Law of Returns: For any factor F, where the quantities of the other factors remain constant, there exists an optimum quantity of F beyond which any additional units will yield a diminishing average return.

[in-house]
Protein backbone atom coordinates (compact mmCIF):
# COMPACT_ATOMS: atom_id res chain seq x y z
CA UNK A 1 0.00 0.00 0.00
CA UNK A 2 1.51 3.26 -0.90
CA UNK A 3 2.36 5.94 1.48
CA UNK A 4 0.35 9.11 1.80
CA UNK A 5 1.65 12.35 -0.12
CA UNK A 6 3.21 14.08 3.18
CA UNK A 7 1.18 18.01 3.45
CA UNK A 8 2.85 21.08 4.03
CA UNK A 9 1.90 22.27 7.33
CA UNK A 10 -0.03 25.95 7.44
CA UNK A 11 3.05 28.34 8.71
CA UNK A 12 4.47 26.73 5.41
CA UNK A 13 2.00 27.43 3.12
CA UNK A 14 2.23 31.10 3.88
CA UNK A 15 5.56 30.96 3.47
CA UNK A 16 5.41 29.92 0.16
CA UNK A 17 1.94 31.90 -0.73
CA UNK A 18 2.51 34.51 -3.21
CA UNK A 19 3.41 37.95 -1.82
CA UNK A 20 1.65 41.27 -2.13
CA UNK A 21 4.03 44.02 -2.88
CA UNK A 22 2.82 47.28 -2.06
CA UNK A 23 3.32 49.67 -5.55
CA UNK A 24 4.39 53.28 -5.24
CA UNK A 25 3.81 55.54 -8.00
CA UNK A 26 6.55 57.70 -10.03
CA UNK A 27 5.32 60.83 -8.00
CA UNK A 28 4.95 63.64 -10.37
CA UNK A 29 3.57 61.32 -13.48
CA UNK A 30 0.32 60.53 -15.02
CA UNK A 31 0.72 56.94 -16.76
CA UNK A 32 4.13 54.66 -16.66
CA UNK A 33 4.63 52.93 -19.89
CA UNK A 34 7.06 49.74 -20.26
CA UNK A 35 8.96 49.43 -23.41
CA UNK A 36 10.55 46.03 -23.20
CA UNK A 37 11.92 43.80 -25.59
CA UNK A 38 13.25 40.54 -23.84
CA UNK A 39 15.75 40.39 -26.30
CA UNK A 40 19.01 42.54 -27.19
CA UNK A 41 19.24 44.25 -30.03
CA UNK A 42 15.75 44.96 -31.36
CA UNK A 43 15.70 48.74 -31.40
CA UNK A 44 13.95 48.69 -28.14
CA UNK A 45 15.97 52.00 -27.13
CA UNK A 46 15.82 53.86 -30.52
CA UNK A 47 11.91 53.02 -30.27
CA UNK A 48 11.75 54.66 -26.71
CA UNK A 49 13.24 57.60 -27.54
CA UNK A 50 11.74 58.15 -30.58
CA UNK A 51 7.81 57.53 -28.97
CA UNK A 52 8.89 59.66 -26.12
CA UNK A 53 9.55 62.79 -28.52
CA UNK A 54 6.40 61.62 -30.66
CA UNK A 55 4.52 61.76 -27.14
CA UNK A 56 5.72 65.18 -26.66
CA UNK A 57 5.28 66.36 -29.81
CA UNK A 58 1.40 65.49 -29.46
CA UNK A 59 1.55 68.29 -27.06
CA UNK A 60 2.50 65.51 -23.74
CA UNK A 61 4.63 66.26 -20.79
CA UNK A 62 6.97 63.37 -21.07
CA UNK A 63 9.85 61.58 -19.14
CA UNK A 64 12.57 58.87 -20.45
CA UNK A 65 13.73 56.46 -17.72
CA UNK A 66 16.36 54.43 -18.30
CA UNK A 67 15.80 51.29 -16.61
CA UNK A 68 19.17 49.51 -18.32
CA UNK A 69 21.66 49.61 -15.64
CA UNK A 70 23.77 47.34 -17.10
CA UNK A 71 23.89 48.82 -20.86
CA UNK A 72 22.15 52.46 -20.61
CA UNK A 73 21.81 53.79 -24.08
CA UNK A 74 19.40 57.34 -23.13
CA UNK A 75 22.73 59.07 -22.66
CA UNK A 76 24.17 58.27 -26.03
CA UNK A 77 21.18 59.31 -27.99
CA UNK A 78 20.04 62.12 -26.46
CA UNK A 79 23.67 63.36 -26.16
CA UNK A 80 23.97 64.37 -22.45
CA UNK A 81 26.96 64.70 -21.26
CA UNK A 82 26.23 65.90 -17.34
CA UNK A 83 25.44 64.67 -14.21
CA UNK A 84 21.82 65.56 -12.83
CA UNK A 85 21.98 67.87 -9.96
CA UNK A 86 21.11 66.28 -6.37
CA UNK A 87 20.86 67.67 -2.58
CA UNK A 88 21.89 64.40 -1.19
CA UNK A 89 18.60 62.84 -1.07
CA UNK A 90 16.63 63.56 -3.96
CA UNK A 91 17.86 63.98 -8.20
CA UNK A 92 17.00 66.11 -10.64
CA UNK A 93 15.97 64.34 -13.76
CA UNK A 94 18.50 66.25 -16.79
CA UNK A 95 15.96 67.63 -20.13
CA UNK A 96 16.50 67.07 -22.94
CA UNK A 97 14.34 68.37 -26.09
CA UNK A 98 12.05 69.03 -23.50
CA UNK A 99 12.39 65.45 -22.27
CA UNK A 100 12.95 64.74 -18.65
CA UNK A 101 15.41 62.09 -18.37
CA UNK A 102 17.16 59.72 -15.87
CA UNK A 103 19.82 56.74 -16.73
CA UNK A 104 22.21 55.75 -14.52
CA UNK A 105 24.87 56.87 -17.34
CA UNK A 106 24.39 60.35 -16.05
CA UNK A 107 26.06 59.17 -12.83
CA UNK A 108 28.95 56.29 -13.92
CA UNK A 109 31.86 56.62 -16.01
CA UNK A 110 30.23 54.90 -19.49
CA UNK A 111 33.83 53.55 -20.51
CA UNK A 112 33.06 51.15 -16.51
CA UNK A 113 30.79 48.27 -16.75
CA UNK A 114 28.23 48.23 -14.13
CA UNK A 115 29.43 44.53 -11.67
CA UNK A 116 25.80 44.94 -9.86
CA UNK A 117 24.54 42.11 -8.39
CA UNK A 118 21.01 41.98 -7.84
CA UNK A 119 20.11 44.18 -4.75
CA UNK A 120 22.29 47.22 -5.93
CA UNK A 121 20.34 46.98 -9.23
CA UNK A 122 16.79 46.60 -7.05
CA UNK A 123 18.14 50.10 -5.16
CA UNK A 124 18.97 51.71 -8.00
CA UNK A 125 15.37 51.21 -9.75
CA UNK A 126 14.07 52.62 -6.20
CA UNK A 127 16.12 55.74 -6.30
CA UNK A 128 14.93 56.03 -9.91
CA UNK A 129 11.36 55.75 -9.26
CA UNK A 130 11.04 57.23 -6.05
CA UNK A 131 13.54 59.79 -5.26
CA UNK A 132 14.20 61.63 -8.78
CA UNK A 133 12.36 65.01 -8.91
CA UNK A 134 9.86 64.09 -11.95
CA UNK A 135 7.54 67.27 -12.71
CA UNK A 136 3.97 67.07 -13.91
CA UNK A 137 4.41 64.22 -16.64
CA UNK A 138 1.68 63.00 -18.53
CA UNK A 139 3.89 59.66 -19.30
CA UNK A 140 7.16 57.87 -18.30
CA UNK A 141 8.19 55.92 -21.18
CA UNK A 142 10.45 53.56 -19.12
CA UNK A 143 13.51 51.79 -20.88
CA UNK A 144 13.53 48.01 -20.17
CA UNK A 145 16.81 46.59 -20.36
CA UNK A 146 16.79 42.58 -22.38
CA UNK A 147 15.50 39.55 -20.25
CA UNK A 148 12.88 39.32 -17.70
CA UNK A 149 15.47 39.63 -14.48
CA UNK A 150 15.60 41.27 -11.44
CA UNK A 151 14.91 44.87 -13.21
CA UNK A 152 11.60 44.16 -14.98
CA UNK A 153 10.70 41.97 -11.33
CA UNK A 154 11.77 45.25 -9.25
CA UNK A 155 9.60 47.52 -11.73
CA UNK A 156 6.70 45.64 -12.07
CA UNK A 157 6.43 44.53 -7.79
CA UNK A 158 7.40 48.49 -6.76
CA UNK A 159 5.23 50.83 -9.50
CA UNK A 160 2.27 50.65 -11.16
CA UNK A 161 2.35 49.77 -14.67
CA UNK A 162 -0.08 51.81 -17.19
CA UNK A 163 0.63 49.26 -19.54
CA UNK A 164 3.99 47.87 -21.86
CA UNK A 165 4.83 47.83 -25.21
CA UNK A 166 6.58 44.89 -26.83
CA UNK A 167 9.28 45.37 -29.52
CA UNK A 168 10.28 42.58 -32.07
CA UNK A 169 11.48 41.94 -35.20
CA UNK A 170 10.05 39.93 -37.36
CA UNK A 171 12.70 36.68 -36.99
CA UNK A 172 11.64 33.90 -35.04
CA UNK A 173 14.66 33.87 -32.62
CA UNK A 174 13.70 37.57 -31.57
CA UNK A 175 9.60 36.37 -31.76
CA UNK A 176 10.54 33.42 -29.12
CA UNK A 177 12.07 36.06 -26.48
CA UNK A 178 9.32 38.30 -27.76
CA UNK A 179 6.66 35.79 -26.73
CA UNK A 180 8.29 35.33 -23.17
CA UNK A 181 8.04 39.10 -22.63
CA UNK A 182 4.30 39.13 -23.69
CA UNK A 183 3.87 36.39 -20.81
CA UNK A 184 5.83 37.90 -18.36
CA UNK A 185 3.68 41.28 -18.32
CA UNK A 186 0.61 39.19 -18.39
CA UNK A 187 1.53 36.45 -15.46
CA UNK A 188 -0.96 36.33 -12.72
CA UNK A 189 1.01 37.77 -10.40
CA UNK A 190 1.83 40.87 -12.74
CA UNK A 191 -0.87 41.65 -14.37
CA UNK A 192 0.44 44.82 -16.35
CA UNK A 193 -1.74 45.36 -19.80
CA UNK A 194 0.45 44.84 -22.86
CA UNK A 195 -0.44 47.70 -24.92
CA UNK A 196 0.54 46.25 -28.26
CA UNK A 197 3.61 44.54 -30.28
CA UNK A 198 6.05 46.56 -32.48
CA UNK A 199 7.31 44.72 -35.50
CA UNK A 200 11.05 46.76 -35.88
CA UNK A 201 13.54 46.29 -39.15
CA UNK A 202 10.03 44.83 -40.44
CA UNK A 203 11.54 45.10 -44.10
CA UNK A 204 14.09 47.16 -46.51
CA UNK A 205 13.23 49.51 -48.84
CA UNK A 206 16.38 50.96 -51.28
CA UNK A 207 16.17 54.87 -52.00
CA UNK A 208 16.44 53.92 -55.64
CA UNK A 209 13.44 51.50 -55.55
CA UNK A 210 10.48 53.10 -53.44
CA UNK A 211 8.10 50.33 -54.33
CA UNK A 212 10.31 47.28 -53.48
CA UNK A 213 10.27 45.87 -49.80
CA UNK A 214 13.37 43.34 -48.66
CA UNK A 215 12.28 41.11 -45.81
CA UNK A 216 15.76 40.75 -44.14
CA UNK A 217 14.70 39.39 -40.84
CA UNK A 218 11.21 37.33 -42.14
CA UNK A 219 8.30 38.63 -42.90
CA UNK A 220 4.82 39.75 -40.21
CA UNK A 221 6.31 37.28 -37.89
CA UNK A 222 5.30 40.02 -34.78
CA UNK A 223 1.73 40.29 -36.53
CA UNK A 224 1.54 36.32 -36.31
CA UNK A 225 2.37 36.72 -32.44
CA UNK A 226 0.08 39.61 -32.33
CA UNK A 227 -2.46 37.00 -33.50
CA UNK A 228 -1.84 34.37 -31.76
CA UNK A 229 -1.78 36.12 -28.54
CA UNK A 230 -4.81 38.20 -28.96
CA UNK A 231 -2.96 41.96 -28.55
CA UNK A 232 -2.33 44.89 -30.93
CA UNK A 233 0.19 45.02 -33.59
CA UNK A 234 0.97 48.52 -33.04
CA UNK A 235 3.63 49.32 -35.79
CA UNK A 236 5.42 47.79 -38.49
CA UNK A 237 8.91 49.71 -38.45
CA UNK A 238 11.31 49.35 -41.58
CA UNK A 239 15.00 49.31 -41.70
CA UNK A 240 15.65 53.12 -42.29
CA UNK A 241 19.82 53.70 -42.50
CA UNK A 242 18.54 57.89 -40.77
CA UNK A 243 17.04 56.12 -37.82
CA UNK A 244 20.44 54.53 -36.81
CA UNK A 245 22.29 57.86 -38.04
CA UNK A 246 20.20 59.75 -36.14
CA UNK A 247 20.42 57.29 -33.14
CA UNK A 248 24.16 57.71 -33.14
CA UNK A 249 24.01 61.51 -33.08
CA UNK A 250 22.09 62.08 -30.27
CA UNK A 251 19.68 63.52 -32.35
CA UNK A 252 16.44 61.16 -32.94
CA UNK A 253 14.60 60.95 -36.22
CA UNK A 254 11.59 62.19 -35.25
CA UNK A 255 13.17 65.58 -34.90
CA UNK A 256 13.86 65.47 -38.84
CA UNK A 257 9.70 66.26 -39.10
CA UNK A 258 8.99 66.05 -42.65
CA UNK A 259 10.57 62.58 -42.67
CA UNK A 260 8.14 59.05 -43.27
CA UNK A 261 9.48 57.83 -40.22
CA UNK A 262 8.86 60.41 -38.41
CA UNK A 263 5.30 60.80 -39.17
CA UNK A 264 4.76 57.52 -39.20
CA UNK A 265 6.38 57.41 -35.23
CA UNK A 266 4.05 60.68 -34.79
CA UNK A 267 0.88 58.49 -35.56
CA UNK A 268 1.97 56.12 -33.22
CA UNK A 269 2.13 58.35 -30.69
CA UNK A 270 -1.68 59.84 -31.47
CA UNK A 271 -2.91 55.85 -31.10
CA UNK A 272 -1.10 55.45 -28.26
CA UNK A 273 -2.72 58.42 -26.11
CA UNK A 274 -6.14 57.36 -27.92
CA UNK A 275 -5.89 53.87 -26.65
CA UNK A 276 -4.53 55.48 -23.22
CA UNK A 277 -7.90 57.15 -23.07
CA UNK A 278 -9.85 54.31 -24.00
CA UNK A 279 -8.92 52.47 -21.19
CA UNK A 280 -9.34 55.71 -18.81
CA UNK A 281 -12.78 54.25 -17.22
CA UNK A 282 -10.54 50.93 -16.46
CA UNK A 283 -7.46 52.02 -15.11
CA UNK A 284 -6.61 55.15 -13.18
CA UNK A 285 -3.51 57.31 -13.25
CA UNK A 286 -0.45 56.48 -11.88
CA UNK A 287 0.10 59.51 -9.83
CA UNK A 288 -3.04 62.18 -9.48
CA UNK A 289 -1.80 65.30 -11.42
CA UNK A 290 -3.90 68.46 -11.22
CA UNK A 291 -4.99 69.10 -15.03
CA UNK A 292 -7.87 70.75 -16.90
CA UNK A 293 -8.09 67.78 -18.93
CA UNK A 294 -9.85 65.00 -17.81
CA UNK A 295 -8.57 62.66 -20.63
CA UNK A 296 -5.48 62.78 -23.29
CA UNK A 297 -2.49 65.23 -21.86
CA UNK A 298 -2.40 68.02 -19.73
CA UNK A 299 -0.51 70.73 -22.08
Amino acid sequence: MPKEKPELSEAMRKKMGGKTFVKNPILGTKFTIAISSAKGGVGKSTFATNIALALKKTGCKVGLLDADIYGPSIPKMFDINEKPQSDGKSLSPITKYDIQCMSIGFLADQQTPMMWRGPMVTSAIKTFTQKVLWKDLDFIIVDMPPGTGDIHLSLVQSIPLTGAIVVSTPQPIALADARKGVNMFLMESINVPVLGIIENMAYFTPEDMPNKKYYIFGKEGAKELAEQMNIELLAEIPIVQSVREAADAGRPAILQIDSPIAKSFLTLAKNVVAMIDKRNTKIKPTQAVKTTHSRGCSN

The law of returns can be established by what mathematicians call an indirect proof—that is, by assuming the law to be false, and then showing how that assumption leads to a contradiction or absurdity. Suppose that, contrary to the law, the average return either remains constant or else increases indefinitely after f increases past a certain point f0. Past this point, therefore, repeated increments f in factor F, with no additional input of the other factors, will continue to produce increments c in the production of consumer good C such that c/f is greater than or equal to the average return at f0. Such continuing production from increases in F alone, however, implies that good C is generated by just one scarce factor—a circumstance shown to be impossible at the beginning of this discussion (p. 4.4:42). Q. E. D.

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